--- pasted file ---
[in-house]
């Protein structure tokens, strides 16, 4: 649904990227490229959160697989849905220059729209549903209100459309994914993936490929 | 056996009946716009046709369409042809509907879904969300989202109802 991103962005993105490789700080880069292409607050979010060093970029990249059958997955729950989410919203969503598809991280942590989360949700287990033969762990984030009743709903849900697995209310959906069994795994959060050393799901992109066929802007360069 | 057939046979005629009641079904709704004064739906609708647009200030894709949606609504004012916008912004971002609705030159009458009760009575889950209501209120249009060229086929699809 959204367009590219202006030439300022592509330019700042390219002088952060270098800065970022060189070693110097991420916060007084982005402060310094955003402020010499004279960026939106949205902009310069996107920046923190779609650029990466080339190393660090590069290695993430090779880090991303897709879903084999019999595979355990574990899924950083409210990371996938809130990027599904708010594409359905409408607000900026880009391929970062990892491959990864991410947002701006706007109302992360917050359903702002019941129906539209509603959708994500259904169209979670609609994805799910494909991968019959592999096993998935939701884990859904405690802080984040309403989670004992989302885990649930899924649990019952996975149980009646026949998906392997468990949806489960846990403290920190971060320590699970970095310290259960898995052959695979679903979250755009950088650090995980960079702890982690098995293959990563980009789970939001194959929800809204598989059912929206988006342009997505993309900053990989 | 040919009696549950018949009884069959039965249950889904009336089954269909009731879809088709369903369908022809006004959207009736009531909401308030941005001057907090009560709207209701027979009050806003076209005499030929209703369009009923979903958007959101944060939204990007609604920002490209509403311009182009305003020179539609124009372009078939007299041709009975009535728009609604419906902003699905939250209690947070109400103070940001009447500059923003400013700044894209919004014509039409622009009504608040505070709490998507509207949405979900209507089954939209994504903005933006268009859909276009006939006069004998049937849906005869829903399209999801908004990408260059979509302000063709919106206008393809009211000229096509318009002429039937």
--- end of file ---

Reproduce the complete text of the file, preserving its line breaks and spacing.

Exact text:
[in-house]
């Protein structure tokens, strides 16, 4: 649904990227490229959160697989849905220059729209549903209100459309994914993936490929 | 056996009946716009046709369409042809509907879904969300989202109802 991103962005993105490789700080880069292409607050979010060093970029990249059958997955729950989410919203969503598809991280942590989360949700287990033969762990984030009743709903849900697995209310959906069994795994959060050393799901992109066929802007360069 | 057939046979005629009641079904709704004064739906609708647009200030894709949606609504004012916008912004971002609705030159009458009760009575889950209501209120249009060229086929699809 959204367009590219202006030439300022592509330019700042390219002088952060270098800065970022060189070693110097991420916060007084982005402060310094955003402020010499004279960026939106949205902009310069996107920046923190779609650029990466080339190393660090590069290695993430090779880090991303897709879903084999019999595979355990574990899924950083409210990371996938809130990027599904708010594409359905409408607000900026880009391929970062990892491959990864991410947002701006706007109302992360917050359903702002019941129906539209509603959708994500259904169209979670609609994805799910494909991968019959592999096993998935939701884990859904405690802080984040309403989670004992989302885990649930899924649990019952996975149980009646026949998906392997468990949806489960846990403290920190971060320590699970970095310290259960898995052959695979679903979250755009950088650090995980960079702890982690098995293959990563980009789970939001194959929800809204598989059912929206988006342009997505993309900053990989 | 040919009696549950018949009884069959039965249950889904009336089954269909009731879809088709369903369908022809006004959207009736009531909401308030941005001057907090009560709207209701027979009050806003076209005499030929209703369009009923979903958007959101944060939204990007609604920002490209509403311009182009305003020179539609124009372009078939007299041709009975009535728009609604419906902003699905939250209690947070109400103070940001009447500059923003400013700044894209919004014509039409622009009504608040505070709490998507509207949405979900209507089954939209994504903005933006268009859909276009006939006069004998049937849906005869829903399209999801908004990408260059979509302000063709919106206008393809009211000229096509318009002429039937």